You should work less to do more, and as oxymoronic as it sounds, it is true.
Being busy is NOT being productive. We can do a sundry jobs and still not get anywhere near our goals. That’s because what we do is more important than how much we do.
Unfortunately, in a world of skewed priorities and false notions about busyness, we tend to do a lot of useless work that gets in the way of our “real” work. If we cut down on these unproductive tasks, we can get more things done by doing less.
Here are 5 ways you can work less to do more:
1. Do not read emails first thing in the morning.
The Cons: You end up working on other people’s less important agenda instead of your own projects.
Reading emails early in the day distracts you. You may find yourself still thinking about a sale or the funny cat images that your friend sent you when you eventually get down to work. And Heaven forbid if you happen to read your boss’s angry rants first thing in the morning; you will feel stressed throughout the day.
The Workaround: Plan your day or at least, the morning, the night before. Devote the first hour of the day to your most important projects. Let the emails wait. Also switch off the notifications, so you don’t lose your calm worrying about the mails that are lying unread.
2. Do not reply to every Email.
The Cons: If everybody marked on a mail replies with a “Thanks” or an “Okay,” it unleashes a torrent of purposeless emails that floods everybody’s inbox. Mail notifications are distracting and reading and responding to every mail takes up time that you could have otherwise spent working on mission-critical tasks.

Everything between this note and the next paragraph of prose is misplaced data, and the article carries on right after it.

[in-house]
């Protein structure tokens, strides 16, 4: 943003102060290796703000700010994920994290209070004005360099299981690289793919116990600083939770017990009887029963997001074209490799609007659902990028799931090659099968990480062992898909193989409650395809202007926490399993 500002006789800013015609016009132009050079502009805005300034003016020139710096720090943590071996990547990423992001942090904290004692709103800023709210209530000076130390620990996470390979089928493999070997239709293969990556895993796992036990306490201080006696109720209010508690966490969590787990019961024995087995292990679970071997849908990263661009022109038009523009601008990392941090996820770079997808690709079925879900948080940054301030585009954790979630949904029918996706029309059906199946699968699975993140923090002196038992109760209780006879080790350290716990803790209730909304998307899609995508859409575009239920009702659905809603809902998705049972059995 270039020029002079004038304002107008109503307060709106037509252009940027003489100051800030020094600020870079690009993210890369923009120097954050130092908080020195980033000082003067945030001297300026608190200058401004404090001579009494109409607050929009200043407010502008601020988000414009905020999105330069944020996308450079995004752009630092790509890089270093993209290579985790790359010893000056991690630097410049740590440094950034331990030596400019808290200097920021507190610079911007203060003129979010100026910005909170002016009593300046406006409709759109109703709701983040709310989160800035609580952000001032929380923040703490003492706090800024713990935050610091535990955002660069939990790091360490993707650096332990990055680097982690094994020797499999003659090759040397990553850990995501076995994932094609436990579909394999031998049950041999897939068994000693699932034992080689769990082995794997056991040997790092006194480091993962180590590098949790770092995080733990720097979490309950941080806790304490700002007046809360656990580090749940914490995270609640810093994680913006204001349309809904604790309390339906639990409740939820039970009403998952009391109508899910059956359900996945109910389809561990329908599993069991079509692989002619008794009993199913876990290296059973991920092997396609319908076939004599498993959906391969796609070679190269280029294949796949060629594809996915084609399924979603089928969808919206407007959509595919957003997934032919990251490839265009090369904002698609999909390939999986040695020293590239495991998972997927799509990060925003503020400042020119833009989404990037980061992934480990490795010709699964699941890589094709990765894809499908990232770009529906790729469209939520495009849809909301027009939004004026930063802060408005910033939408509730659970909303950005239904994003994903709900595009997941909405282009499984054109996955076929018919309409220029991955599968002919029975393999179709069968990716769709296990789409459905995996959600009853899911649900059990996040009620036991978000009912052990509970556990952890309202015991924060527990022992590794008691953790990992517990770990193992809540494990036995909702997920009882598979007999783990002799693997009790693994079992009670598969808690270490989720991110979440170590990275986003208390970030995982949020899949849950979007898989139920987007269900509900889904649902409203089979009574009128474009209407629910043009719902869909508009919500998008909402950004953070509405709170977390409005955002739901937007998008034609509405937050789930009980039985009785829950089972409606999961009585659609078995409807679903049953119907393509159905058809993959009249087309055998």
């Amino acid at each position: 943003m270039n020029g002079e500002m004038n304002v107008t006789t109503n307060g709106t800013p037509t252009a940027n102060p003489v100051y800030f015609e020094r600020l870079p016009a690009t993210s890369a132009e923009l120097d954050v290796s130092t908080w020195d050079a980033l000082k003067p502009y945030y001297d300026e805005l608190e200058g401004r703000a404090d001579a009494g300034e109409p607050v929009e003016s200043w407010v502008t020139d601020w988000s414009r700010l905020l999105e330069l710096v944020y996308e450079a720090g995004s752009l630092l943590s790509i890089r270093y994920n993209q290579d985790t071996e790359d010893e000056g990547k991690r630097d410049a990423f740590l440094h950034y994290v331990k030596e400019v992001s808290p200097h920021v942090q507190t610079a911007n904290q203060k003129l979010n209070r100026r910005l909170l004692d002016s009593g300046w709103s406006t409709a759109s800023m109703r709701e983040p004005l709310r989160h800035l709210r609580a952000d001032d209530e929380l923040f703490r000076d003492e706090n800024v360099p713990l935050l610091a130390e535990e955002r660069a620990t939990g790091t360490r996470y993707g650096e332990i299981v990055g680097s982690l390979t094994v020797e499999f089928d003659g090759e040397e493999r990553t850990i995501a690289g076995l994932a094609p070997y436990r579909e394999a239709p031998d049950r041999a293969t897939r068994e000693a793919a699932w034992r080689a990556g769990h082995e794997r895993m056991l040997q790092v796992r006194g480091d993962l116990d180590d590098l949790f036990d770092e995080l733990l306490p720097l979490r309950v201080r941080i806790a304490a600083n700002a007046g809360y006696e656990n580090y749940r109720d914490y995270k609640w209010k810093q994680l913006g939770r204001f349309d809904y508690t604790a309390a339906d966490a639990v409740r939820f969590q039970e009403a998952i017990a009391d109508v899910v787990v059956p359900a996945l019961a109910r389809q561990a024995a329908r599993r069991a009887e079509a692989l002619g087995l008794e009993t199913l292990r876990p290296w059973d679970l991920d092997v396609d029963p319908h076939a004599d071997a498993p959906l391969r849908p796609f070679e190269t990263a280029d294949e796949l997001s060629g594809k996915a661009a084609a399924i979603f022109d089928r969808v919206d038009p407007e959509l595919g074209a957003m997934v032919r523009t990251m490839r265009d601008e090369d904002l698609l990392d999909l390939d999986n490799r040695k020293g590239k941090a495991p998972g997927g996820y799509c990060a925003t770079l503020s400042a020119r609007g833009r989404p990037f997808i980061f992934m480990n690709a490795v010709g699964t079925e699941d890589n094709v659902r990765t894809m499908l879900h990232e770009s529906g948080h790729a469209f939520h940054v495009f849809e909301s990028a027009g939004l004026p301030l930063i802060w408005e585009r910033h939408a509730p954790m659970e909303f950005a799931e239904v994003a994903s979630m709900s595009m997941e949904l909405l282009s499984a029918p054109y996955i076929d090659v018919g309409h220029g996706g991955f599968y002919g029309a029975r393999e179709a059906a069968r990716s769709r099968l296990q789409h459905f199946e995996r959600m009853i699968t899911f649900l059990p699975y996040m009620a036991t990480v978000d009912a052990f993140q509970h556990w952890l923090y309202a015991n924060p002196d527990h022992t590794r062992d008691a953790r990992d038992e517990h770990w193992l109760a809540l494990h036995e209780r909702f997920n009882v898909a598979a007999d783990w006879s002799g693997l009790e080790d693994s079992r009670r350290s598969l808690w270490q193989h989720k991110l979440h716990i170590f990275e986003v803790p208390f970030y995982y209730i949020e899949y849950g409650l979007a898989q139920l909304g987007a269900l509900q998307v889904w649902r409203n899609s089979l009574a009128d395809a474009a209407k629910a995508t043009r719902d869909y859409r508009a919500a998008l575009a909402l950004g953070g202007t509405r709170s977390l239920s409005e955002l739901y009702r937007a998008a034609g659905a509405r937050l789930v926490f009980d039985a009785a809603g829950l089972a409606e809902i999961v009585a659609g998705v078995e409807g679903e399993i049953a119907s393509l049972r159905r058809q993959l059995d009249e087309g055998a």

The Workaround: Don’t reply to mails where you are on the CC line. If you have been copied in a mail, be assured that you are not expected to take part in the conversation. Also, you don’t have to reply to a “Thanks” or an “Okay” email. Reply ONLY if you have something more meaningful to say than “Okay.”
Don’t feel compelled to reply to mails as soon as they land up in your inbox. Set aside specific hours of the day to respond to mails. Let your co-workers and clients know about these times, so they don’t panic if your reply doesn’t come in as soon as they have shot the mail.
Remember, sometimes a 5-minute phone call can resolve an issue quicker than a chain of emails.
3. Network less.
The Cons: While connections are critical for your business, networking can sometimes get in the way of “real” work. If you are a writer, people will want to read what you have written; they won’t be impressed by the number of Twitter followers or Facebook fans you have. Networking takes up precious time and effort.
The Workaround: Devote only a few hours every week to check and post on social media. Turn off notifications, so you are not distracted or feel compelled to respond to comments and tweets.
You don’t have to attend every business meet-up that takes place in town. Prioritize. Enquire who’s attending the event before you decide you want to sign up. Handing out your business card to everyone you meet will not bring in meaningful leads.